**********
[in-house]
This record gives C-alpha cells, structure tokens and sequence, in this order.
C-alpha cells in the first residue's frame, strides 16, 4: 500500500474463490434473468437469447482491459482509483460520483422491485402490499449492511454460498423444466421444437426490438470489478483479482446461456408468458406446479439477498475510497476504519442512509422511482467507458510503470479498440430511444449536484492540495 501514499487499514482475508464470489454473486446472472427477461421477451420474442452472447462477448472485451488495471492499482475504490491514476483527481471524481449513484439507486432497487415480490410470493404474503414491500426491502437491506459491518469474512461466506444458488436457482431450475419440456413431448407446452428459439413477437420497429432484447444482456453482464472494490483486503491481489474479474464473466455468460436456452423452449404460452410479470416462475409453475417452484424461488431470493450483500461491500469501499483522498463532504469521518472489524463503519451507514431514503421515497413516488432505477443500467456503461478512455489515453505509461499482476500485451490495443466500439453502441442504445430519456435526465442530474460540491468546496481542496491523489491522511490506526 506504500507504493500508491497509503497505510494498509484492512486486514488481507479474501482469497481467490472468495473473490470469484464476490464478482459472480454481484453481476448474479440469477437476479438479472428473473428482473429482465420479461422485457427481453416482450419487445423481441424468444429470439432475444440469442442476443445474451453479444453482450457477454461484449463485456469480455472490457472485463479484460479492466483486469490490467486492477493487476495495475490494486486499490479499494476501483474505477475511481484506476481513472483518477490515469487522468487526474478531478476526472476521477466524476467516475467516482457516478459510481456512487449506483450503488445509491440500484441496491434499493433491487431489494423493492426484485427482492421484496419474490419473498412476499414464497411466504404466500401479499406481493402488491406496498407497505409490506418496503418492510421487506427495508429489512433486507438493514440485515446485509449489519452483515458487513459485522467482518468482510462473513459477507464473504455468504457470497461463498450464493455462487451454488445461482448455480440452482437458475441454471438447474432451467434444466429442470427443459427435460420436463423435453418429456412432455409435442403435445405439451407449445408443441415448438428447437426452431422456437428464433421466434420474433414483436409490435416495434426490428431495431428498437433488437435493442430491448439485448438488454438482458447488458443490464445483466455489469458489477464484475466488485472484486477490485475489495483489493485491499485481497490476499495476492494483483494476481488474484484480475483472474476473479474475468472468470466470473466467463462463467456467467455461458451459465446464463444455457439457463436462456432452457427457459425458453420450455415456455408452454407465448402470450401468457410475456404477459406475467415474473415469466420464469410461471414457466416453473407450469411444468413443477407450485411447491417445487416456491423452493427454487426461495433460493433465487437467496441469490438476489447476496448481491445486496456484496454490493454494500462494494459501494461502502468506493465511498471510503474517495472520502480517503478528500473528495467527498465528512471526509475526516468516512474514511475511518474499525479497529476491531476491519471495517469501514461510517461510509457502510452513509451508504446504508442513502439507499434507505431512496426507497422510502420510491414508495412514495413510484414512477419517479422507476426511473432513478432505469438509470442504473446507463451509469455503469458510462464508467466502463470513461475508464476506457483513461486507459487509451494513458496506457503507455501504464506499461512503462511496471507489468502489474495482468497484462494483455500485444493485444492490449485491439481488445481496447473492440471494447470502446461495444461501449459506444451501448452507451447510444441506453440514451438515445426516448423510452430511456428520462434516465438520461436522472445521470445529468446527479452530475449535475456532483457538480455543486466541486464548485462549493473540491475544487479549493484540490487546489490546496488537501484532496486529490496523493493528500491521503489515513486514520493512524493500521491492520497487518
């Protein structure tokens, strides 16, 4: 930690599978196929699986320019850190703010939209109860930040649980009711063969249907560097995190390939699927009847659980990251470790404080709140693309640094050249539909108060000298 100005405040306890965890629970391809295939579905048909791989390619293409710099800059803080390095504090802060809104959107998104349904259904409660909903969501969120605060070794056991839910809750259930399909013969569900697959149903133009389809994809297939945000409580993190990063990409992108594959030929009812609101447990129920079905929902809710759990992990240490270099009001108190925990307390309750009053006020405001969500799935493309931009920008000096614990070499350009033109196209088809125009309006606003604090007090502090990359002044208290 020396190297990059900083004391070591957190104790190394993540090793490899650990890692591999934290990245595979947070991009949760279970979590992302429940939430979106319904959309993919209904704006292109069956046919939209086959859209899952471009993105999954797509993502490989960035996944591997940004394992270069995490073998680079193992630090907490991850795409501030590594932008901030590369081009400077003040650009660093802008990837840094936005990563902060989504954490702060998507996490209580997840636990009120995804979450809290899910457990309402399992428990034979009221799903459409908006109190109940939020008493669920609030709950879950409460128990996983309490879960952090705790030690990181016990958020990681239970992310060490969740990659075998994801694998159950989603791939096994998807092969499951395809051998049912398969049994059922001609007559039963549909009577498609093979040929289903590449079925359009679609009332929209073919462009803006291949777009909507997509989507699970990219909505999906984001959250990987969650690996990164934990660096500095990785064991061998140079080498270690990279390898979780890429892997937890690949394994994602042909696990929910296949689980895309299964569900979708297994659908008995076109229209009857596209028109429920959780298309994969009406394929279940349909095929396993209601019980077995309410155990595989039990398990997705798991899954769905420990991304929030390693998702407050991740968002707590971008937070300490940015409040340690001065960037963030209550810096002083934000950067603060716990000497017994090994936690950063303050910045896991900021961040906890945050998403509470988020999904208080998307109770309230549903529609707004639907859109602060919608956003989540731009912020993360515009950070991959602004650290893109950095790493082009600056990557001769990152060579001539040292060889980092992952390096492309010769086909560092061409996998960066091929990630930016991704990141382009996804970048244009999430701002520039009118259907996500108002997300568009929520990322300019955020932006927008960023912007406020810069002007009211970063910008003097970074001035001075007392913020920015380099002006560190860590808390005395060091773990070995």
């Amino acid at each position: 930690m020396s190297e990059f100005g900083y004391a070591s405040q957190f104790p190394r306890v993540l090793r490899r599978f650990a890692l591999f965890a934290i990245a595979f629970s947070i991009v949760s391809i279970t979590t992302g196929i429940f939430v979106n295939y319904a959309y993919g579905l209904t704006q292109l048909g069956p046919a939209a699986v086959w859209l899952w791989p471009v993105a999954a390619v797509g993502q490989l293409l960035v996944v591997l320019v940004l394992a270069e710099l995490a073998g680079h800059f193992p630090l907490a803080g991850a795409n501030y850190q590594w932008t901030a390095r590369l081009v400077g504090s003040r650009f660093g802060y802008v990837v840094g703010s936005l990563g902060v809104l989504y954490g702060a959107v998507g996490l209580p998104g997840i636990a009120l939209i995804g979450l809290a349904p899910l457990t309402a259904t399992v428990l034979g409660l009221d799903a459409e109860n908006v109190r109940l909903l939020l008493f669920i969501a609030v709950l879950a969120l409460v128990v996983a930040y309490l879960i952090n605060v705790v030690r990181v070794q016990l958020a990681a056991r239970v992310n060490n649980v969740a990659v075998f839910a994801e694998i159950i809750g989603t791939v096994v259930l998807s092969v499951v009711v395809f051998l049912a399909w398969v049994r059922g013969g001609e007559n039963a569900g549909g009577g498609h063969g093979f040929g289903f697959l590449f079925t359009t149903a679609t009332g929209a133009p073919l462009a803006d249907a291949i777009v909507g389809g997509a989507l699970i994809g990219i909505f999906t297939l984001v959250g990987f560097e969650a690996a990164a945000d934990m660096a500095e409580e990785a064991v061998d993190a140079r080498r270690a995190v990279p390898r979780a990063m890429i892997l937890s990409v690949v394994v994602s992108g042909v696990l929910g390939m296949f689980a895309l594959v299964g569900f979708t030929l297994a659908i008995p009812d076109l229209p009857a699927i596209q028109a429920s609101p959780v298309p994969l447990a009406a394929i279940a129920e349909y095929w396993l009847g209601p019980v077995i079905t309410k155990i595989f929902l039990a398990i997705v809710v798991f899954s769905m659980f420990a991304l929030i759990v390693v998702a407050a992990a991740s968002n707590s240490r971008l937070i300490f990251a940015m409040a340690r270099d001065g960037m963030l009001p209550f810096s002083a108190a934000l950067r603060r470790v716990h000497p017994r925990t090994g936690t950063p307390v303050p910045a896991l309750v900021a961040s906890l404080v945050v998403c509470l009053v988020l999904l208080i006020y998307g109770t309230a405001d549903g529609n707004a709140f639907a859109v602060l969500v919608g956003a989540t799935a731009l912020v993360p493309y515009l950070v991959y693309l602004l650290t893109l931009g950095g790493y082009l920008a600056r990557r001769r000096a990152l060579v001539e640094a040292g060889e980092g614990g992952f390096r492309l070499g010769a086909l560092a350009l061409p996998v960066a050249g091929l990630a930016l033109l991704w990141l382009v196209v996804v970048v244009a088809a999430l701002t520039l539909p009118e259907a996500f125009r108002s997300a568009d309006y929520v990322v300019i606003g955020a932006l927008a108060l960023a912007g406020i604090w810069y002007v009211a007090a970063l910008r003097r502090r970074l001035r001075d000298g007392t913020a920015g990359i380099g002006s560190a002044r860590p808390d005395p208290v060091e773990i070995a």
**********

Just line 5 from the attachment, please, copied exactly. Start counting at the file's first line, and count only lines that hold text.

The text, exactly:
């Amino acid at each position: 930690m020396s190297e990059f100005g900083y004391a070591s405040q957190f104790p190394r306890v993540l090793r490899r599978f650990a890692l591999f965890a934290i990245a595979f629970s947070i991009v949760s391809i279970t979590t992302g196929i429940f939430v979106n295939y319904a959309y993919g579905l209904t704006q292109l048909g069956p046919a939209a699986v086959w859209l899952w791989p471009v993105a999954a390619v797509g993502q490989l293409l960035v996944v591997l320019v940004l394992a270069e710099l995490a073998g680079h800059f193992p630090l907490a803080g991850a795409n501030y850190q590594w932008t901030a390095r590369l081009v400077g504090s003040r650009f660093g802060y802008v990837v840094g703010s936005l990563g902060v809104l989504y954490g702060a959107v998507g996490l209580p998104g997840i636990a009120l939209i995804g979450l809290a349904p899910l457990t309402a259904t399992v428990l034979g409660l009221d799903a459409e109860n908006v109190r109940l909903l939020l008493f669920i969501a609030v709950l879950a969120l409460v128990v996983a930040y309490l879960i952090n605060v705790v030690r990181v070794q016990l958020a990681a056991r239970v992310n060490n649980v969740a990659v075998f839910a994801e694998i159950i809750g989603t791939v096994v259930l998807s092969v499951v009711v395809f051998l049912a399909w398969v049994r059922g013969g001609e007559n039963a569900g549909g009577g498609h063969g093979f040929g289903f697959l590449f079925t359009t149903a679609t009332g929209a133009p073919l462009a803006d249907a291949i777009v909507g389809g997509a989507l699970i994809g990219i909505f999906t297939l984001v959250g990987f560097e969650a690996a990164a945000d934990m660096a500095e409580e990785a064991v061998d993190a140079r080498r270690a995190v990279p390898r979780a990063m890429i892997l937890s990409v690949v394994v994602s992108g042909v696990l929910g390939m296949f689980a895309l594959v299964g569900f979708t030929l297994a659908i008995p009812d076109l229209p009857a699927i596209q028109a429920s609101p959780v298309p994969l447990a009406a394929i279940a129920e349909y095929w396993l009847g209601p019980v077995i079905t309410k155990i595989f929902l039990a398990i997705v809710v798991f899954s769905m659980f420990a991304l929030i759990v390693v998702a407050a992990a991740s968002n707590s240490r971008l937070i300490f990251a940015m409040a340690r270099d001065g960037m963030l009001p209550f810096s002083a108190a934000l950067r603060r470790v716990h000497p017994r925990t090994g936690t950063p307390v303050p910045a896991l309750v900021a961040s906890l404080v945050v998403c509470l009053v988020l999904l208080i006020y998307g109770t309230a405001d549903g529609n707004a709140f639907a859109v602060l969500v919608g956003a989540t799935a731009l912020v993360p493309y515009l950070v991959y693309l602004l650290t893109l931009g950095g790493y082009l920008a600056r990557r001769r000096a990152l060579v001539e640094a040292g060889e980092g614990g992952f390096r492309l070499g010769a086909l560092a350009l061409p996998v960066a050249g091929l990630a930016l033109l991704w990141l382009v196209v996804v970048v244009a088809a999430l701002t520039l539909p009118e259907a996500f125009r108002s997300a568009d309006y929520v990322v300019i606003g955020a932006l927008a108060l960023a912007g406020i604090w810069y002007v009211a007090a970063l910008r003097r502090r970074l001035r001075d000298g007392t913020a920015g990359i380099g002006s560190a002044r860590p808390d005395p208290v060091e773990i070995a």